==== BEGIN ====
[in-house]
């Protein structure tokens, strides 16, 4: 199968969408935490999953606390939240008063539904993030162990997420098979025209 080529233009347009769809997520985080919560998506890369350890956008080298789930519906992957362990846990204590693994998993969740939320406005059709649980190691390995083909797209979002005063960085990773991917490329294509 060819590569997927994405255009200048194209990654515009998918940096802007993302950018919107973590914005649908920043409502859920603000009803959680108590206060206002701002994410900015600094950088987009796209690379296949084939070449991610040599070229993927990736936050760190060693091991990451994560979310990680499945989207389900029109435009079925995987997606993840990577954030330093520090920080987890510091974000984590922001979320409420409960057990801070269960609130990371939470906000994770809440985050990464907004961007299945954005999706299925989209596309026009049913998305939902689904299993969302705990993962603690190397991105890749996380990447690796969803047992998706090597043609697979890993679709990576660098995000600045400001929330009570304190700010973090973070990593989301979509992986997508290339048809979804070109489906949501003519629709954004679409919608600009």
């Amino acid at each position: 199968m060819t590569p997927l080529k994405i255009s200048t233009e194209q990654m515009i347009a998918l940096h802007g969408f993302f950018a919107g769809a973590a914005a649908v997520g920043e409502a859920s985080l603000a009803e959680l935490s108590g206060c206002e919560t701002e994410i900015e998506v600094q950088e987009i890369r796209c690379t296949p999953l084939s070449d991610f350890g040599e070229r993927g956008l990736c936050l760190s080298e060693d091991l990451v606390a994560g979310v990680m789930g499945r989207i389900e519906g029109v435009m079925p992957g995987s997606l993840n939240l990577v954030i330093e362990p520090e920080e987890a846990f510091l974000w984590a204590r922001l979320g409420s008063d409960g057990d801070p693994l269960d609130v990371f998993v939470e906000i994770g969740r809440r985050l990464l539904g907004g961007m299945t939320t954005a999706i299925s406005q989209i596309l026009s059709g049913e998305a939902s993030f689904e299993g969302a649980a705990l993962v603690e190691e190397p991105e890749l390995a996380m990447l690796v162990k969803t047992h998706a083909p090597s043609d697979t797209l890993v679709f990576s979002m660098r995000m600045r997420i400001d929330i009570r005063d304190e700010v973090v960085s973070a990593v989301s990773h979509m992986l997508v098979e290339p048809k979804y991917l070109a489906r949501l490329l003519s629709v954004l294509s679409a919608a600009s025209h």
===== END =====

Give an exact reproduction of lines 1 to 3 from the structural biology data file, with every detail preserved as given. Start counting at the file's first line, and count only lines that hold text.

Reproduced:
[in-house]
């Protein structure tokens, strides 16, 4: 199968969408935490999953606390939240008063539904993030162990997420098979025209 080529233009347009769809997520985080919560998506890369350890956008080298789930519906992957362990846990204590693994998993969740939320406005059709649980190691390995083909797209979002005063960085990773991917490329294509 060819590569997927994405255009200048194209990654515009998918940096802007993302950018919107973590914005649908920043409502859920603000009803959680108590206060206002701002994410900015600094950088987009796209690379296949084939070449991610040599070229993927990736936050760190060693091991990451994560979310990680499945989207389900029109435009079925995987997606993840990577954030330093520090920080987890510091974000984590922001979320409420409960057990801070269960609130990371939470906000994770809440985050990464907004961007299945954005999706299925989209596309026009049913998305939902689904299993969302705990993962603690190397991105890749996380990447690796969803047992998706090597043609697979890993679709990576660098995000600045400001929330009570304190700010973090973070990593989301979509992986997508290339048809979804070109489906949501003519629709954004679409919608600009």
């Amino acid at each position: 199968m060819t590569p997927l080529k994405i255009s200048t233009e194209q990654m515009i347009a998918l940096h802007g969408f993302f950018a919107g769809a973590a914005a649908v997520g920043e409502a859920s985080l603000a009803e959680l935490s108590g206060c206002e919560t701002e994410i900015e998506v600094q950088e987009i890369r796209c690379t296949p999953l084939s070449d991610f350890g040599e070229r993927g956008l990736c936050l760190s080298e060693d091991l990451v606390a994560g979310v990680m789930g499945r989207i389900e519906g029109v435009m079925p992957g995987s997606l993840n939240l990577v954030i330093e362990p520090e920080e987890a846990f510091l974000w984590a204590r922001l979320g409420s008063d409960g057990d801070p693994l269960d609130v990371f998993v939470e906000i994770g969740r809440r985050l990464l539904g907004g961007m299945t939320t954005a999706i299925s406005q989209i596309l026009s059709g049913e998305a939902s993030f689904e299993g969302a649980a705990l993962v603690e190691e190397p991105e890749l390995a996380m990447l690796v162990k969803t047992h998706a083909p090597s043609d697979t797209l890993v679709f990576s979002m660098r995000m600045r997420i400001d929330i009570r005063d304190e700010v973090v960085s973070a990593v989301s990773h979509m992986l997508v098979e290339p048809k979804y991917l070109a489906r949501l490329l003519s629709v954004l294509s679409a919608a600009s025209h």